Describing the start of this tour is difficult for me. Not because of maybe hazy recollections of it. Not because I have an emotional blockade. And not because I lost my books and maps which serve as necessary references. No. It is difficult for me to describe the start of the tour because I have written at least three more times about parking the car at the Linn of Dee and cycling to Derry Lodge. One could say that I lack a certain enthusiasm for describing the identical approach again and again and again.

Anyway, when we had reached Derry Lodge, for the first time in our hiking history we opted for the path on the left bank of the Derry Burn. This was a nice variation. The wooded lower reaches of Glen Derry are really enchanting with their old trees many of them Scots Pines. The going on the well-built track was easy and in no time we reached the spot where a small cairn marks the beginning of a little path that climbs up the rather gentle slope leading to the saddle between Meall an Lundain and Beinn Bhreac. First the going was “interesting” due to some rather wet and boggy sections in the path. Then, when Frank and I had gained more height, the going improved considerably. After some time we reached the section of the path where it abuts more or less abruptly at the steepish section of Beinn Bhreac’s south ridge. Here the climb became a little more strenuous for about 20 minutes or half an hour as we climbed up steep grass slopes. Then the gradient levelled off and we were on the stony plateau between the two tops of this hill, the lower one 927m, the higher one, the summit, 931m tall.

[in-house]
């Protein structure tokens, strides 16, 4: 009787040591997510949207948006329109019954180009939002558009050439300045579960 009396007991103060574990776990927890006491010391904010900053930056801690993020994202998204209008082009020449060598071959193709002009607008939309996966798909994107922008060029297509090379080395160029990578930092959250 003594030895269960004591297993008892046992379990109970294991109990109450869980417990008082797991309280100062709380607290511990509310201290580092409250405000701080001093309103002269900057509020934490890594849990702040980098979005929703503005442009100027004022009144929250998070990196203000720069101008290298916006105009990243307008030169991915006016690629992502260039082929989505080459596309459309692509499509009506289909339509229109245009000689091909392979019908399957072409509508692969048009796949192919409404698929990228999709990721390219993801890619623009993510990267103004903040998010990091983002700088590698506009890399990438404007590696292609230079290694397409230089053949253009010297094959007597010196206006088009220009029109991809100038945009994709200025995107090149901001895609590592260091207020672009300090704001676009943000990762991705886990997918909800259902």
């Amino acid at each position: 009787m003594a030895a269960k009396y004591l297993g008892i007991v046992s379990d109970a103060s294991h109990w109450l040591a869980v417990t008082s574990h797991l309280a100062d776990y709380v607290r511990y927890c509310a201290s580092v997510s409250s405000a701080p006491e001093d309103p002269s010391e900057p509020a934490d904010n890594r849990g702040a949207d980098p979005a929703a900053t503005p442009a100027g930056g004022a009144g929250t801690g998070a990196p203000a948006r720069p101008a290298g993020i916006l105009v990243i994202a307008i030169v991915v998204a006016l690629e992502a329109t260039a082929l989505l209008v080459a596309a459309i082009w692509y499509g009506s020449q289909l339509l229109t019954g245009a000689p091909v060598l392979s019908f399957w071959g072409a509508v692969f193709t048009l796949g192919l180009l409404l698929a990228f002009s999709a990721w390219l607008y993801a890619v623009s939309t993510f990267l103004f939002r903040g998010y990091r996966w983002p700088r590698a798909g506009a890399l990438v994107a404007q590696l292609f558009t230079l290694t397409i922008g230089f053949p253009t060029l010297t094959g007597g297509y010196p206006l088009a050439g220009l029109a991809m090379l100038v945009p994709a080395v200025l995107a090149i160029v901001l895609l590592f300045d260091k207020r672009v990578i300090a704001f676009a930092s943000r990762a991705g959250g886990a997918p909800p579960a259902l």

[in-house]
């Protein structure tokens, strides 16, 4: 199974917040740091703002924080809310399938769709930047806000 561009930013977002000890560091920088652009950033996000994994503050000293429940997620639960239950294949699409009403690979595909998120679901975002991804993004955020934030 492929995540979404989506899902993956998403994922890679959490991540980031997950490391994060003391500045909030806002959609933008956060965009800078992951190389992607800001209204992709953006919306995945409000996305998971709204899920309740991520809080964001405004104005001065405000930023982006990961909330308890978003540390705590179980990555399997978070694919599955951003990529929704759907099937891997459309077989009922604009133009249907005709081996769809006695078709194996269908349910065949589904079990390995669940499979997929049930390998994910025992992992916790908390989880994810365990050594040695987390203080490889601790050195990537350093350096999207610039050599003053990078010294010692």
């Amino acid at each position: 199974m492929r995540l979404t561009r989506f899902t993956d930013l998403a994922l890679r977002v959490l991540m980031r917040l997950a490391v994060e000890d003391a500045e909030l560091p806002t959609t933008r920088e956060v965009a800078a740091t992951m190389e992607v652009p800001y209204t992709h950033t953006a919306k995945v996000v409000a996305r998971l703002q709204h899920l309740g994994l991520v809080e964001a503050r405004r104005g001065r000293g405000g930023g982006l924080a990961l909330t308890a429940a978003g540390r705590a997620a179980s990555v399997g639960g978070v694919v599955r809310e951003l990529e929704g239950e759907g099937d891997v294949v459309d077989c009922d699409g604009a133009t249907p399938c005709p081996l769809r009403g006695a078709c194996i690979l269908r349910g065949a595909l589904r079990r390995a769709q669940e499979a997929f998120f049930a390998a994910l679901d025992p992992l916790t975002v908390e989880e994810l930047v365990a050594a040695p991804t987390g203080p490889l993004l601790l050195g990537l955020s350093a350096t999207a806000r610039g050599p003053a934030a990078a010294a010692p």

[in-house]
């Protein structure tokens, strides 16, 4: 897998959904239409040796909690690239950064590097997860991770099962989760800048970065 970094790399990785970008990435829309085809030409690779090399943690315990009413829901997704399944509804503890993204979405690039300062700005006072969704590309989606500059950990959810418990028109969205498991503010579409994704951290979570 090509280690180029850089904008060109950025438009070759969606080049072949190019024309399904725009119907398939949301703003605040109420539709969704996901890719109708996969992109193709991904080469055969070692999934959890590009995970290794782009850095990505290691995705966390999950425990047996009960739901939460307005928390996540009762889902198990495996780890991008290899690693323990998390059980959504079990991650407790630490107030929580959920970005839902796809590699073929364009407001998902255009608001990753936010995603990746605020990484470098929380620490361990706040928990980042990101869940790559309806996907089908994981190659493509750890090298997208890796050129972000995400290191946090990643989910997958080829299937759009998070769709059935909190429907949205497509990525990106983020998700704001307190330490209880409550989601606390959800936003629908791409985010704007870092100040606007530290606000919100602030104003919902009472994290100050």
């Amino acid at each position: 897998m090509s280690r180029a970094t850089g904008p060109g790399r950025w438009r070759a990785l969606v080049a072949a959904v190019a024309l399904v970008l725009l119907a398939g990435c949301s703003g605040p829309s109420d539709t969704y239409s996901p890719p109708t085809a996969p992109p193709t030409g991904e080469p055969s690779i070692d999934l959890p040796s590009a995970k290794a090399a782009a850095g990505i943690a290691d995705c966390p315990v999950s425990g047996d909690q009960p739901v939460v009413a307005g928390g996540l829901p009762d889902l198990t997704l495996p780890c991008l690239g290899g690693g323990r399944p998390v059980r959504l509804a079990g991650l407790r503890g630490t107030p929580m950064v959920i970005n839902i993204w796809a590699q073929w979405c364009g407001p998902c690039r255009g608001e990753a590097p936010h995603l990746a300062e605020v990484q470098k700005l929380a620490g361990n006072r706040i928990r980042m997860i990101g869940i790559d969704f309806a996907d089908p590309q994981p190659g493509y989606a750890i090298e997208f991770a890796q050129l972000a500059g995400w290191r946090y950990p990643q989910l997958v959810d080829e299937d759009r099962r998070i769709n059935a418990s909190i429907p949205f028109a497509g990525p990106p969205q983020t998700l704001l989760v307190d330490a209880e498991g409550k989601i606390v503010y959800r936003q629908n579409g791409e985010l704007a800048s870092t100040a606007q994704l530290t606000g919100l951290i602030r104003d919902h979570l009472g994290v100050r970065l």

At the summit of Beinn Bhreac we […]

2017-09-19T14:15:03+00:00May 21st, 2013|2013, 2017 - 2010, The Cairngorms|

Beinn Bhreac